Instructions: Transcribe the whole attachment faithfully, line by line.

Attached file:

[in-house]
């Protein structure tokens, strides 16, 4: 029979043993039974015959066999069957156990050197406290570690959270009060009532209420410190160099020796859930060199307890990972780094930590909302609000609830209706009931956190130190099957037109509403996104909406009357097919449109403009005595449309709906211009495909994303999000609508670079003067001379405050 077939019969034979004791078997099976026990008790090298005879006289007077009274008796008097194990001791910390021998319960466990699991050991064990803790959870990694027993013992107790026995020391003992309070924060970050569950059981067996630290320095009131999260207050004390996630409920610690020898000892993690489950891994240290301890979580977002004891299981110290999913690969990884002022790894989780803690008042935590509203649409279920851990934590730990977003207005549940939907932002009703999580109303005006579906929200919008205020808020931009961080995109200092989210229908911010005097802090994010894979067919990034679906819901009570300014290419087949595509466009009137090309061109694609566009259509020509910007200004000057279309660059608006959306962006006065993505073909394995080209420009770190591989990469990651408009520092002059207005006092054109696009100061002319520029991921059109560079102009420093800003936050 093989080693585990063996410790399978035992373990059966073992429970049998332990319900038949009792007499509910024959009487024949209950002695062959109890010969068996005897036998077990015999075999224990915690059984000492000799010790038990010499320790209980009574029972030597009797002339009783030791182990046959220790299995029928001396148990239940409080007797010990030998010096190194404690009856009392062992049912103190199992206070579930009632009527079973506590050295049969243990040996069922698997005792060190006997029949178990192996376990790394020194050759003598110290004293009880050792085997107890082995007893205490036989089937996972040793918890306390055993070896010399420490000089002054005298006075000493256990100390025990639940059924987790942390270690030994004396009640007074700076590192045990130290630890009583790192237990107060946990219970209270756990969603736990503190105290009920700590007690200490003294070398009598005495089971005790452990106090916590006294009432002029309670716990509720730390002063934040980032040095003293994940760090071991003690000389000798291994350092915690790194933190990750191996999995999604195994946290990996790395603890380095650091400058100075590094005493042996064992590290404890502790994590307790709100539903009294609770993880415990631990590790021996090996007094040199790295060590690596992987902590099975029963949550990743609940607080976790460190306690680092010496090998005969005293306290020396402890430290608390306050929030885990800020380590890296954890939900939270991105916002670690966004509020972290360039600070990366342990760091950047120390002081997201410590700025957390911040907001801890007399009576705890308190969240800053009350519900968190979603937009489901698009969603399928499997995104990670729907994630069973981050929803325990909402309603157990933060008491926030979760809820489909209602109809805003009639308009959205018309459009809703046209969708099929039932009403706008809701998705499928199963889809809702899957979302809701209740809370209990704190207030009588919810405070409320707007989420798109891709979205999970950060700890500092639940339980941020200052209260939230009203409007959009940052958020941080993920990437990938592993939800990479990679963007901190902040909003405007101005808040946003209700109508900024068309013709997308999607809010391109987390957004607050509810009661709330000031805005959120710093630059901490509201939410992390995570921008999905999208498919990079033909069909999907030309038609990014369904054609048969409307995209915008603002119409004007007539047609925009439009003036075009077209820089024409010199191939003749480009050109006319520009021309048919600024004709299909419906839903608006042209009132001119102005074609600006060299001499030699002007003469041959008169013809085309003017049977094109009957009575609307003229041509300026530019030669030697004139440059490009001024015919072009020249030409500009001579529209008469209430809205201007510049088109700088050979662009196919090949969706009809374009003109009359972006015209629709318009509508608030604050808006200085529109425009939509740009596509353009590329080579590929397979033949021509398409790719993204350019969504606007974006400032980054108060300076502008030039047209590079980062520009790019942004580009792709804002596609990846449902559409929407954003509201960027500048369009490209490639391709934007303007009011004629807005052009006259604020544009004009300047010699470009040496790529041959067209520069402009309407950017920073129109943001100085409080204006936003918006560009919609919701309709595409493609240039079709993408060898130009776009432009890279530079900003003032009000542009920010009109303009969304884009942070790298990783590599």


[in-house]
């Protein structure tokens, strides 16, 4: 029979043993039974015959066999069957156990050197406290570690959270009060009532209420410190160099020796859930060199307890990972780094930590909302609000609830209706009931956190130190099957037109509403996104909406009357097919449109403009005595449309709906211009495909994303999000609508670079003067001379405050 077939019969034979004791078997099976026990008790090298005879006289007077009274008796008097194990001791910390021998319960466990699991050991064990803790959870990694027993013992107790026995020391003992309070924060970050569950059981067996630290320095009131999260207050004390996630409920610690020898000892993690489950891994240290301890979580977002004891299981110290999913690969990884002022790894989780803690008042935590509203649409279920851990934590730990977003207005549940939907932002009703999580109303005006579906929200919008205020808020931009961080995109200092989210229908911010005097802090994010894979067919990034679906819901009570300014290419087949595509466009009137090309061109694609566009259509020509910007200004000057279309660059608006959306962006006065993505073909394995080209420009770190591989990469990651408009520092002059207005006092054109696009100061002319520029991921059109560079102009420093800003936050 093989080693585990063996410790399978035992373990059966073992429970049998332990319900038949009792007499509910024959009487024949209950002695062959109890010969068996005897036998077990015999075999224990915690059984000492000799010790038990010499320790209980009574029972030597009797002339009783030791182990046959220790299995029928001396148990239940409080007797010990030998010096190194404690009856009392062992049912103190199992206070579930009632009527079973506590050295049969243990040996069922698997005792060190006997029949178990192996376990790394020194050759003598110290004293009880050792085997107890082995007893205490036989089937996972040793918890306390055993070896010399420490000089002054005298006075000493256990100390025990639940059924987790942390270690030994004396009640007074700076590192045990130290630890009583790192237990107060946990219970209270756990969603736990503190105290009920700590007690200490003294070398009598005495089971005790452990106090916590006294009432002029309670716990509720730390002063934040980032040095003293994940760090071991003690000389000798291994350092915690790194933190990750191996999995999604195994946290990996790395603890380095650091400058100075590094005493042996064992590290404890502790994590307790709100539903009294609770993880415990631990590790021996090996007094040199790295060590690596992987902590099975029963949550990743609940607080976790460190306690680092010496090998005969005293306290020396402890430290608390306050929030885990800020380590890296954890939900939270991105916002670690966004509020972290360039600070990366342990760091950047120390002081997201410590700025957390911040907001801890007399009576705890308190969240800053009350519900968190979603937009489901698009969603399928499997995104990670729907994630069973981050929803325990909402309603157990933060008491926030979760809820489909209602109809805003009639308009959205018309459009809703046209969708099929039932009403706008809701998705499928199963889809809702899957979302809701209740809370209990704190207030009588919810405070409320707007989420798109891709979205999970950060700890500092639940339980941020200052209260939230009203409007959009940052958020941080993920990437990938592993939800990479990679963007901190902040909003405007101005808040946003209700109508900024068309013709997308999607809010391109987390957004607050509810009661709330000031805005959120710093630059901490509201939410992390995570921008999905999208498919990079033909069909999907030309038609990014369904054609048969409307995209915008603002119409004007007539047609925009439009003036075009077209820089024409010199191939003749480009050109006319520009021309048919600024004709299909419906839903608006042209009132001119102005074609600006060299001499030699002007003469041959008169013809085309003017049977094109009957009575609307003229041509300026530019030669030697004139440059490009001024015919072009020249030409500009001579529209008469209430809205201007510049088109700088050979662009196919090949969706009809374009003109009359972006015209629709318009509508608030604050808006200085529109425009939509740009596509353009590329080579590929397979033949021509398409790719993204350019969504606007974006400032980054108060300076502008030039047209590079980062520009790019942004580009792709804002596609990846449902559409929407954003509201960027500048369009490209490639391709934007303007009011004629807005052009006259604020544009004009300047010699470009040496790529041959067209520069402009309407950017920073129109943001100085409080204006936003918006560009919609919701309709595409493609240039079709993408060898130009776009432009890279530079900003003032009000542009920010009109303009969304884009942070790298990783590599």